No matter who wins the 2016 election, the American political scene brings to mind Rome in the age of bad emperors. The days of a wise Trajan or Hadrian seem distant. The republican politics of a Cato or Cicero, long gone and barely recalled.
The dowager empress plots her triumphal entry and revenge. The man on the white horse makes impossible promises to the rabble in demotic language. Sclerotic bureaucracies and armed mercenaries overextended abroad; a restless client class; migrants with alien idea systems and languages moving in uninvited; collapsing verities, and related, indolence and unreason: all aboard for imperial decline.
To the good, U.S. politics do not yet match the days of the Emperor Elagabalus who ruled from 218 to 222 A.D. and who makes a memorable cameo appearance in Gibbon’s first volume. The next president will not be a teenage Syrian transvestite parading up Capitol Hill to worship a black conical meteorite as Sol Invictus. But the louche 2016 presidential election portends politico-cultural shifts as dramatic as the late Roman Empire’s. Who can imagine the Election of 2020?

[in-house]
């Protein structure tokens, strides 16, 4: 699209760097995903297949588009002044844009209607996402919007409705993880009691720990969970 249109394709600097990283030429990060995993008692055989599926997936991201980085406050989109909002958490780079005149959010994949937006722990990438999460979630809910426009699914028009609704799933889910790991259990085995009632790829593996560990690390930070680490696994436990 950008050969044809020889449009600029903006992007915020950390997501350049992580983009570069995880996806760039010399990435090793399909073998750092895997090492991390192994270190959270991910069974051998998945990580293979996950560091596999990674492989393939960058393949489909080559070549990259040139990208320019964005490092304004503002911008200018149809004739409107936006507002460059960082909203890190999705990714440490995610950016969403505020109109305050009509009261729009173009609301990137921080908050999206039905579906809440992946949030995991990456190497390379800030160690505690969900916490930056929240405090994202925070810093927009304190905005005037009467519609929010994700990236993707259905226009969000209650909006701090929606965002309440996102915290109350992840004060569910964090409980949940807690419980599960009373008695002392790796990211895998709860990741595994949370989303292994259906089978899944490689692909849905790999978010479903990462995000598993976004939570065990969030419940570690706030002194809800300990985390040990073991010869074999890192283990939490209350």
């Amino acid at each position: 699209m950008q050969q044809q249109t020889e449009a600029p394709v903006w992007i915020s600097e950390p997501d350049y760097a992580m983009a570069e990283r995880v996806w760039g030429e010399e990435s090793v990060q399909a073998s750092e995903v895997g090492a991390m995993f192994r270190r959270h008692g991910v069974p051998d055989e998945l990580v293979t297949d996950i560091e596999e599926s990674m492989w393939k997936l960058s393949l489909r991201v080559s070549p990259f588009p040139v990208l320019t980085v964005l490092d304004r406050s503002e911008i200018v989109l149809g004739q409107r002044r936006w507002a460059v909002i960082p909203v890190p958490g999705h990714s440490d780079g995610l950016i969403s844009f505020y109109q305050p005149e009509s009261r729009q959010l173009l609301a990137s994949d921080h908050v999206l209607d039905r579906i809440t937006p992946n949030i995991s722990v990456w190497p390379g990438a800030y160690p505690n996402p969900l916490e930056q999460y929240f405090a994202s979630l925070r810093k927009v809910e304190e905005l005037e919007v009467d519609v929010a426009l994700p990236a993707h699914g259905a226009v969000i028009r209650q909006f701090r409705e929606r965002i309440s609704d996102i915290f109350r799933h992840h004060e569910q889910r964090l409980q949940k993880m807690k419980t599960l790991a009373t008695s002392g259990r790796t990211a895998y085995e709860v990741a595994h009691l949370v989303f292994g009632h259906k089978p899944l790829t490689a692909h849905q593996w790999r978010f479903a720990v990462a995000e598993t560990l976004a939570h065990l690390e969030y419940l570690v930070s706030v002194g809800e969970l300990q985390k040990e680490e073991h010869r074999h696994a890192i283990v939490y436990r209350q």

As we look at the unfolding future, Edward Gibbon’s The History of the Decline and Fall of the Roman Empire is a valuable point of reference. Gibbon documents the opportunistic triumphs of Rome’s rivals and invaders, its failing military machine, the bad governance and shifting allegiances built into the system by the third century. He criticizes the retreat from reason in favor of sybaritic pleasure. He records the rise and triumph of Christianity amid imperial failure.
Gibbon is generally well thought of — when he is thought of — but many readers find the Augustan language and six thick volumes intimidating. Moreover, Gibbon’s ideas about the human condition are sharply edged with pessimism. “The Decline and Fall instructs that human nature never changes, and that mankind’s predilection for faction, augmented by environmental and cultural differences, is what determines history,” Robert D. Kaplan wrote in 1997.